Kayaking on Nova Scotia’s Eastern Shore is breathtaking. Many people call the wild islands and surrounding coastal waters a “kayakers paradise” and it’s easy to understand why; Hundreds of coastal islands, pristine wilderness, rich ecological diversity, and minimal boat traffic.
This video produced by the Nova Scotia Nature Trust helps showcase the abounding beauty.
The Wild Islands are incredibly numerous (758 islands to be exact) and range greatly in size, from 0.1 acres to over 1000 acres, offering over 13 000 acres of coastal island wilderness to explore. Touted as “the most valuable islands you’ve never heard of”, over 85% of the islands have been protected from future development thanks to the Nova Scotia Nature Trust’s conservation campaign. This area offers some of the best kayaking in Nova Scotia. Heck, it offers some of the best kayaking in the world.
Located just one hour east of downtown Halifax Nova Scotia, Murphy’s Camping on the Ocean offers a great launch point to kayak the wild islands. Our parking area, boat slip, and showers make the islands easy accessible and convenient as a day-trip from Halifax, or you can reserve a campsite for a few nights and make several day trips from here. Many people also reserve a campsite on the nights before and after a multi-day camping excursion around the islands.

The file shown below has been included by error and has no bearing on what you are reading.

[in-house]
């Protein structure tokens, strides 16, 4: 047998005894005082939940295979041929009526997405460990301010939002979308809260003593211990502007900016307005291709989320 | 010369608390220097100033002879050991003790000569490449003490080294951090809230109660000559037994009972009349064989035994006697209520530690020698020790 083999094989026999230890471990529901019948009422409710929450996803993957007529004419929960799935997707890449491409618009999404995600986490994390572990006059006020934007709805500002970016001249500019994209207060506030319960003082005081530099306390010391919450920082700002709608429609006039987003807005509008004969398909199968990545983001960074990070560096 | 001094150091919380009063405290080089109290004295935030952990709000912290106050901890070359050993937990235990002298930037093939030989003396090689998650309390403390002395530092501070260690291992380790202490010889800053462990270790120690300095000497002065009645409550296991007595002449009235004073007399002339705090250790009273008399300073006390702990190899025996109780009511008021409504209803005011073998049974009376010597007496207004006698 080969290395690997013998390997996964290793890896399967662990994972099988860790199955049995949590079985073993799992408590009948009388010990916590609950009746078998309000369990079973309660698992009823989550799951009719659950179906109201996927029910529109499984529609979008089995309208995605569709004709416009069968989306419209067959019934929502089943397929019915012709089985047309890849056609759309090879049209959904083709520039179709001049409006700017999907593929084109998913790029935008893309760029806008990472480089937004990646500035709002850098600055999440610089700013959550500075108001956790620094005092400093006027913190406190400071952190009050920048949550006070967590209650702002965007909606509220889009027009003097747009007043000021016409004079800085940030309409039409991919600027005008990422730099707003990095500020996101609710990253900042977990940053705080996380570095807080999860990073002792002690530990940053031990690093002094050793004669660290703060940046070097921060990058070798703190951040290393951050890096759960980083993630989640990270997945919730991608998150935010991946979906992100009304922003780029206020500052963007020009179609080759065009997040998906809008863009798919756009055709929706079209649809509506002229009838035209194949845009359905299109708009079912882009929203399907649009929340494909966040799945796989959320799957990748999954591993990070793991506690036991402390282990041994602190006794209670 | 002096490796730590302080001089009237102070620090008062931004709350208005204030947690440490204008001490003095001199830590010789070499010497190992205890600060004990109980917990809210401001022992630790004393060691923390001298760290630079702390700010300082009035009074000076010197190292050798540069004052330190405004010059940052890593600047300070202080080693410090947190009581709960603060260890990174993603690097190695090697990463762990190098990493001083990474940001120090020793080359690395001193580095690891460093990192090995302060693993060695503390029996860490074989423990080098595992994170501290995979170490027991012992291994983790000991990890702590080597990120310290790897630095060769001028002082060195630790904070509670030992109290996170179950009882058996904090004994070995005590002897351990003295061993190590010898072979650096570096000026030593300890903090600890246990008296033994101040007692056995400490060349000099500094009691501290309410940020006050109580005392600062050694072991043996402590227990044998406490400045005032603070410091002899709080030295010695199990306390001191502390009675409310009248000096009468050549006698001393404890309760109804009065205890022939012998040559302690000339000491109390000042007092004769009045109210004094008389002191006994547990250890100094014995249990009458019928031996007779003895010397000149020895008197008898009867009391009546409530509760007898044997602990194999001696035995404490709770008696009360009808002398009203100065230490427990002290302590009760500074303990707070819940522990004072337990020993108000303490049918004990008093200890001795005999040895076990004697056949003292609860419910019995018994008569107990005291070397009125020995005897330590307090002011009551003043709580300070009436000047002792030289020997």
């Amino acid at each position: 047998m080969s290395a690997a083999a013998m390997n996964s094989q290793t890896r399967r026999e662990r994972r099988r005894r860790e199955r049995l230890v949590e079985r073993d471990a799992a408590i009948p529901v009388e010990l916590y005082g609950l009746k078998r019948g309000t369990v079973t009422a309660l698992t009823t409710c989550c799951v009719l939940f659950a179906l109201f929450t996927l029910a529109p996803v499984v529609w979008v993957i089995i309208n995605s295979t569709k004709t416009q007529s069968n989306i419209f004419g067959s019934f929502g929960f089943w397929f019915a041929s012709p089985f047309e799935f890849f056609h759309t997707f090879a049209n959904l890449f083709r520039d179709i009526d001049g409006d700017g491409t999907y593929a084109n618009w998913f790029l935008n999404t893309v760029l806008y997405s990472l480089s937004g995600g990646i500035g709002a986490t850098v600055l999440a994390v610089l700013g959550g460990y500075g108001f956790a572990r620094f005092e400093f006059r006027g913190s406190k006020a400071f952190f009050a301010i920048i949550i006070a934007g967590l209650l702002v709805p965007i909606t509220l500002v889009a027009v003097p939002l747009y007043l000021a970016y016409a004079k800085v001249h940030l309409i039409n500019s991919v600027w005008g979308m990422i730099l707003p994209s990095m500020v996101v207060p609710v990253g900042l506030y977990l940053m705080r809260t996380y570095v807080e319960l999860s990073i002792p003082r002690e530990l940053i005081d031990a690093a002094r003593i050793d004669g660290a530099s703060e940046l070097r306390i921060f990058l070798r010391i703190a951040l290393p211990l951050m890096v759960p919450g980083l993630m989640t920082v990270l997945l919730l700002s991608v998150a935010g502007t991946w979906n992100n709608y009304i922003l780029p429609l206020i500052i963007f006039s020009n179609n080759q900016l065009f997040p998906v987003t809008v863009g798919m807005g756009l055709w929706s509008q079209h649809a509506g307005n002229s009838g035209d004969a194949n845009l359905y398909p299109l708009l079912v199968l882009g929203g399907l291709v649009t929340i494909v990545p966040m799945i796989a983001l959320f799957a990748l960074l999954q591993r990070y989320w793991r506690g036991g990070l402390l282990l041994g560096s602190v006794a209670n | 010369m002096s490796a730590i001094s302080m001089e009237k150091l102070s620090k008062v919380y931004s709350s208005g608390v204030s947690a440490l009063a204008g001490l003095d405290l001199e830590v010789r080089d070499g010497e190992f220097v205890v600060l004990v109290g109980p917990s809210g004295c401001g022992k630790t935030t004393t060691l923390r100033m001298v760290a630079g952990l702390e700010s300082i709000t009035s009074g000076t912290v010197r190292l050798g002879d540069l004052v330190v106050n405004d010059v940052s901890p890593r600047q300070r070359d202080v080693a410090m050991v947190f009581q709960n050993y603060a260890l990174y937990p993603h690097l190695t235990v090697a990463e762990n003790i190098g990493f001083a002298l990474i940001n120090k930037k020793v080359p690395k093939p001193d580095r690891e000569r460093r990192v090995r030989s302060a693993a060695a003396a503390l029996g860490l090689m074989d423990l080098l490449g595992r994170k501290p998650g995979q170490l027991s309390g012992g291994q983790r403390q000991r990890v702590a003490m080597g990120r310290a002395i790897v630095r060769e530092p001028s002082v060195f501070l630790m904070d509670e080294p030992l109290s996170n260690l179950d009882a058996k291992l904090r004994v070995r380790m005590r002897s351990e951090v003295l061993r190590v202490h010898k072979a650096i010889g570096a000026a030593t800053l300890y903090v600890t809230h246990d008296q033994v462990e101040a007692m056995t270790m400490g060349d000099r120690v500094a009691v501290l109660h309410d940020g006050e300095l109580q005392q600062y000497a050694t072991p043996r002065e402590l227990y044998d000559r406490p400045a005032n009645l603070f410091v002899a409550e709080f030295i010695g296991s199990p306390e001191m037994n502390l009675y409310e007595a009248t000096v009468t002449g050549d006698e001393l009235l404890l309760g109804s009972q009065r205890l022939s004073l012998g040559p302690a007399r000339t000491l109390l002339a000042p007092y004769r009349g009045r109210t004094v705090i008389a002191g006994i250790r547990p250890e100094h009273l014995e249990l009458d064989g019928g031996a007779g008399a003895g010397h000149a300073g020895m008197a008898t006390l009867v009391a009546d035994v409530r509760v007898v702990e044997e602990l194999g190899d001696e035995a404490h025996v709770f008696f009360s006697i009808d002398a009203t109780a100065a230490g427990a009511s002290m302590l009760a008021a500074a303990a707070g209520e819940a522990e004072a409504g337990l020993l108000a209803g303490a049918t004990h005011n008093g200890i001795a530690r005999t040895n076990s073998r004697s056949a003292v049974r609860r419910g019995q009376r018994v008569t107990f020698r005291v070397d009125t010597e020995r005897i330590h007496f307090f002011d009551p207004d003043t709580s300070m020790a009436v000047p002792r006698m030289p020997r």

There are more than 90 islands within a 5 km radius of our campground, including five of the largest wild islands and three of the most incredible white sand beaches you’ll ever see.
No Kayak? No worries!
There are still ways you can experience the wild islands even if you don’t own a kayak. Firstly, you can do a kayak tour or rent a kayak from Coastal Adventures, one of the most experienced kayaking outfitters in Nova Scotia. You can also rent a row boat or canoe from Murphy’s. And for the more leisurely, we also offer Scenic Boat Tours of the wild islands.
Help keep the area wild forever
Understand that the surrounding islands and coastal waters are part of one of the last remaining intact and ecologically rich island groups in North America. The area is refuge for more than 120 species of birds from eagles and osprey, to seabird colonies and a rich diversity of shorebirds and forest songbirds which are all highly sensitive to human impact. When visiting the wild islands, respect wildlife, try to avoid quick movements and loud noises, and keep a minimum distance of 100 feet (30 meters) from these birds and other animals whenever possible. In general, minimize your impact on the islands and coastal waters as much as possible.
Support the Nova Scotia Nature Trust: We are very grateful to the Nature Trust and their conservation efforts here and elsewhere around Nova Scotia. We encourage others to consider becoming part of the lasting natural legacy they’re helping to create. You can even become the next property guardian of one of the wild islands!